So here's the verdict on the entire experience: totally worth the $55 dollars and an uncomfortably full stomach.  I got to sample food from several different places that I probably wouldn't have made it to otherwise and everyone in attendance, from the eaters to those manning tents and food trucks, were extremely nice and friendly.  There were a few places that I didn't get a chance to go, but there's always next year, right?  Can we please start planning Midtown Lunch's 6th Birthday Party?

Thursday, June 9, 2011

Sea Salted Caramel Cupcakes

I usually go to the gym on Friday nights.  Given my propensity for consuming fairly large quantities of food and drink, heading to the gym on a regular basis is probably a good idea.  Last week, it was my friend Kat's birthday so we decided we would pick up a few beers and toast to another year.  Somewhere between the beginning of class and the end of class, "picking up a few beers" turned into "getting a Luke's Lobster Roll".  How could I argue with that?

We headed over to 7th St. and devoured Luke's lobster rolls like there would be no tomorrow.  Yes, we made spectacles of ourselves.  I asked for extra seasonings.  Kat took pictures of me sniffing the seasonings which were stuck to my fingers after the lobster roll was inhaled.  (Don't act like you don't do it too.)  I may have badgered the nice guy at the counter to obtain the seasoning ingredients.  OK, maybe I just made a spectacle of myself.  Anyhow, at one point we noticed the Luke's guys were munching on some tasty cupcakes.  Immediately, we demanded cupcakes from the unsuspecting workers.  It turns out that these cupcakes were from Butter Lane, a cupcake bakery that was just down the street.

Stomachs full of lobster, but still unable to pass up a cupcake opportunity, Kat and I headed to Butter Lane.  I'm not going to get into all that Butter Lane has to offer.  I think I need to do some"hands-on research" before I blog more about it.  But essentially, you can customize your cupcakes by picking a cupcake base flavor and then choosing a frosting from their extensive list of specialty frostings.  This is so much more than a cupcake shop.  It's 500 square feet of heaven.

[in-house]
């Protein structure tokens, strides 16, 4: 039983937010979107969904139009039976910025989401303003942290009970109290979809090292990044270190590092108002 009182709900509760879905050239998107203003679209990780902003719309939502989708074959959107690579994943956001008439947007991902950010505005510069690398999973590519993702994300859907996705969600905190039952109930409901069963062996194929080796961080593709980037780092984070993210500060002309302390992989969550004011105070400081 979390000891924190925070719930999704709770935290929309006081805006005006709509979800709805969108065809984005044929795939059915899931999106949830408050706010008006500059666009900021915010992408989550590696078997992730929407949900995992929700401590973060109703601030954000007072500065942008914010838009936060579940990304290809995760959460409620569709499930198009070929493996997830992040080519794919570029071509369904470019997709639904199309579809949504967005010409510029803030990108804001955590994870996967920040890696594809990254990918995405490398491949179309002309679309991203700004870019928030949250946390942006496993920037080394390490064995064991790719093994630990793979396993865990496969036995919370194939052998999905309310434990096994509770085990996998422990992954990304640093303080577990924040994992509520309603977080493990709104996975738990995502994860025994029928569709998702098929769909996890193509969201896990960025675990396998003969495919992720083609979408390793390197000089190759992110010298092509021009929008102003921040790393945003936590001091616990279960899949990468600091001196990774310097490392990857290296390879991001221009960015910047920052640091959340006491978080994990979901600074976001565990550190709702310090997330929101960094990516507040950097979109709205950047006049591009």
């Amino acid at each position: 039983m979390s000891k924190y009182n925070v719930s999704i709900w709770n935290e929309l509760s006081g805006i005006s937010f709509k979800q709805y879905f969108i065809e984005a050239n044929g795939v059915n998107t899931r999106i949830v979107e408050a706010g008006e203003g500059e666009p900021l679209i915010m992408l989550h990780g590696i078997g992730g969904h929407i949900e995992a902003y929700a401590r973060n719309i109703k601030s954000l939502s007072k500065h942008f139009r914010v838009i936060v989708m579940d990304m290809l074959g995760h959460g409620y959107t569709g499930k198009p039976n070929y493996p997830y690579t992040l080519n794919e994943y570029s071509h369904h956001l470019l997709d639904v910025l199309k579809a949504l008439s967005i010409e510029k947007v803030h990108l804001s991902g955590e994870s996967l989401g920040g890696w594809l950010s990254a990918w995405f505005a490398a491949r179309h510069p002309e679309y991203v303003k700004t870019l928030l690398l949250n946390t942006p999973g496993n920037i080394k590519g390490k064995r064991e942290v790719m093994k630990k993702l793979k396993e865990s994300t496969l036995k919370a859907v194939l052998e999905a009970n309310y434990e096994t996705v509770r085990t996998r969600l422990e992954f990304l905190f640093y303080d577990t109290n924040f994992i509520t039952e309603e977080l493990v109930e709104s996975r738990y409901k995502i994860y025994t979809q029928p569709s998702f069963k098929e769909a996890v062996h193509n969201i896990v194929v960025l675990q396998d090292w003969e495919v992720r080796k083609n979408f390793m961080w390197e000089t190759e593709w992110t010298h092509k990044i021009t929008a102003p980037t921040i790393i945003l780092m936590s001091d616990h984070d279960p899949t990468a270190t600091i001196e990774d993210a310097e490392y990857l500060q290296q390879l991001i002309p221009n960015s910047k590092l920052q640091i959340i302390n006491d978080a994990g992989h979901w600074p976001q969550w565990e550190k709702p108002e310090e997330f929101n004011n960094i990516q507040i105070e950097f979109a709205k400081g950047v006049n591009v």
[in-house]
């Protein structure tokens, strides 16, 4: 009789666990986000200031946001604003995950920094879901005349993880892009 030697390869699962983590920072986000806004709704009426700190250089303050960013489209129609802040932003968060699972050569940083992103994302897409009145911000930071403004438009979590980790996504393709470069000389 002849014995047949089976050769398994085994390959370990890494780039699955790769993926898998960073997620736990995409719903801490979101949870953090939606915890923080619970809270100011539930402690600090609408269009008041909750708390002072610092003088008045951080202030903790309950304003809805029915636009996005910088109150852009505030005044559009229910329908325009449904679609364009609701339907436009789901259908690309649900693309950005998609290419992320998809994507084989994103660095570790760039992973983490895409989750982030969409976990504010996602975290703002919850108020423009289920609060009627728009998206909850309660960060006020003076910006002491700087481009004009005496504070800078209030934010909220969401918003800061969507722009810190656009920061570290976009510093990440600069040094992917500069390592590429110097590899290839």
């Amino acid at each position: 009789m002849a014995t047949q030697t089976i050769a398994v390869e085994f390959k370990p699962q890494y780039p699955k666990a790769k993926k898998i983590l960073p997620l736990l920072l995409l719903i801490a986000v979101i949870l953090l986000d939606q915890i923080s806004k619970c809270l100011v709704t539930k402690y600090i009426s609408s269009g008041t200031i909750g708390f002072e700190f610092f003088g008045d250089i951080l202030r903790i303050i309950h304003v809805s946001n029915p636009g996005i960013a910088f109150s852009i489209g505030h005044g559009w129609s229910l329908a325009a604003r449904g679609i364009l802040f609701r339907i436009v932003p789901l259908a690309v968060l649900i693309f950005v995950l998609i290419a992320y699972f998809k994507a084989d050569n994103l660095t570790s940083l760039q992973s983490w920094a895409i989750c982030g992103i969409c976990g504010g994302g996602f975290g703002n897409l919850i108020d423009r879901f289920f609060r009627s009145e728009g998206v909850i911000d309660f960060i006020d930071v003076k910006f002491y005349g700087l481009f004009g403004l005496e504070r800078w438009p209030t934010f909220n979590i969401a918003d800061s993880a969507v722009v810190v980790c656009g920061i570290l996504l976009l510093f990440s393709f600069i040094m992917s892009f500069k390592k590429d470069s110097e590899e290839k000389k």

So.  What does this very very long story have to do with Sea Salted Caramel Cupcakes?

One of the frosting options at Butter Lane was a Sea Salted Chocolate frosting.  Kat and I both chose this frosting on a plain vanilla cupcake (it is possible that 2 other cupcakes were also involved in our purchase, but we need not speak of them).  The cupcake was completely delicious.  However, it felt a little heavy.  (In all fairness to Butter Lane, I had already eaten a Luke's Lobster combo and a Butter Lane Espresso-frosted cupcake before I got to the Sea Salted Chocolate cupcake.)  I began wondering how the frosting would turn out if it wasn't chocolate.  My client has also been raving lately about the sea salt/caramel flavor combination, so I got to thinking that perhaps I should try making similar cupcakes with a caramel spin on the frosting.

Sea Salted Caramel Cupcakes
cake slightly adapted from A Sweet Spoonful's Salted Caramel Cupcakes
frosting slightly adapted from Sprinkle Bakes Triple Salted Caramel Cupcakes
yields ~24 cupcakes

Print Recipe
  • 1 cup 2% milk
  • 4 large egg whites, room temperature
  • 2 1/4 teaspoons pure vanilla extract
  • 3 cups cake flour*
  • 1 1/2 cups sugar
  • 4 teaspoons baking powder
  • 3/4 teaspoon salt